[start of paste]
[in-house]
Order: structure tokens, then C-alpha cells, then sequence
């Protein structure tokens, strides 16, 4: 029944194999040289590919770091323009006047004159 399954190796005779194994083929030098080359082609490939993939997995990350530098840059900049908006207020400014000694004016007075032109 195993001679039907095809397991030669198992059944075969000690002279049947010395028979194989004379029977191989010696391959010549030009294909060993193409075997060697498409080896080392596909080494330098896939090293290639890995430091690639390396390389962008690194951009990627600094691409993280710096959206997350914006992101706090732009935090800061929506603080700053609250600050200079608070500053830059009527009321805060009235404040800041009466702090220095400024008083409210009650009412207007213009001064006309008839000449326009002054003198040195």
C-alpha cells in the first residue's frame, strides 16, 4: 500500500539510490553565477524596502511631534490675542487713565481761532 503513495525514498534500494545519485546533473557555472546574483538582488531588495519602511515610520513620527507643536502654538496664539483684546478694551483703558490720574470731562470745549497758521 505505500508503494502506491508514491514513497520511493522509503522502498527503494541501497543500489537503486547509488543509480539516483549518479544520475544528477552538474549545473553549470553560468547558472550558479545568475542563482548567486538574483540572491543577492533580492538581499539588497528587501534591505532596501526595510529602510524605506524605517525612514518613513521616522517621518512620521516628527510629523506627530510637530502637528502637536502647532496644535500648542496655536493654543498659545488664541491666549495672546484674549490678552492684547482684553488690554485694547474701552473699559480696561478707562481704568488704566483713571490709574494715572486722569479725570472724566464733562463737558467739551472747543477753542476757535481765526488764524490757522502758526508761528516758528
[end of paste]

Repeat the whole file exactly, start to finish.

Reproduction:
[in-house]
Order: structure tokens, then C-alpha cells, then sequence
């Protein structure tokens, strides 16, 4: 029944194999040289590919770091323009006047004159 399954190796005779194994083929030098080359082609490939993939997995990350530098840059900049908006207020400014000694004016007075032109 195993001679039907095809397991030669198992059944075969000690002279049947010395028979194989004379029977191989010696391959010549030009294909060993193409075997060697498409080896080392596909080494330098896939090293290639890995430091690639390396390389962008690194951009990627600094691409993280710096959206997350914006992101706090732009935090800061929506603080700053609250600050200079608070500053830059009527009321805060009235404040800041009466702090220095400024008083409210009650009412207007213009001064006309008839000449326009002054003198040195």
C-alpha cells in the first residue's frame, strides 16, 4: 500500500539510490553565477524596502511631534490675542487713565481761532 503513495525514498534500494545519485546533473557555472546574483538582488531588495519602511515610520513620527507643536502654538496664539483684546478694551483703558490720574470731562470745549497758521 505505500508503494502506491508514491514513497520511493522509503522502498527503494541501497543500489537503486547509488543509480539516483549518479544520475544528477552538474549545473553549470553560468547558472550558479545568475542563482548567486538574483540572491543577492533580492538581499539588497528587501534591505532596501526595510529602510524605506524605517525612514518613513521616522517621518512620521516628527510629523506627530510637530502637528502637536502647532496644535500648542496655536493654543498659545488664541491666549495672546484674549490678552492684547482684553488690554485694547474701552473699559480696561478707562481704568488704566483713571490709574494715572486722569479725570472724566464733562463737558467739551472747543477753542476757535481765526488764524490757522502758526508761528516758528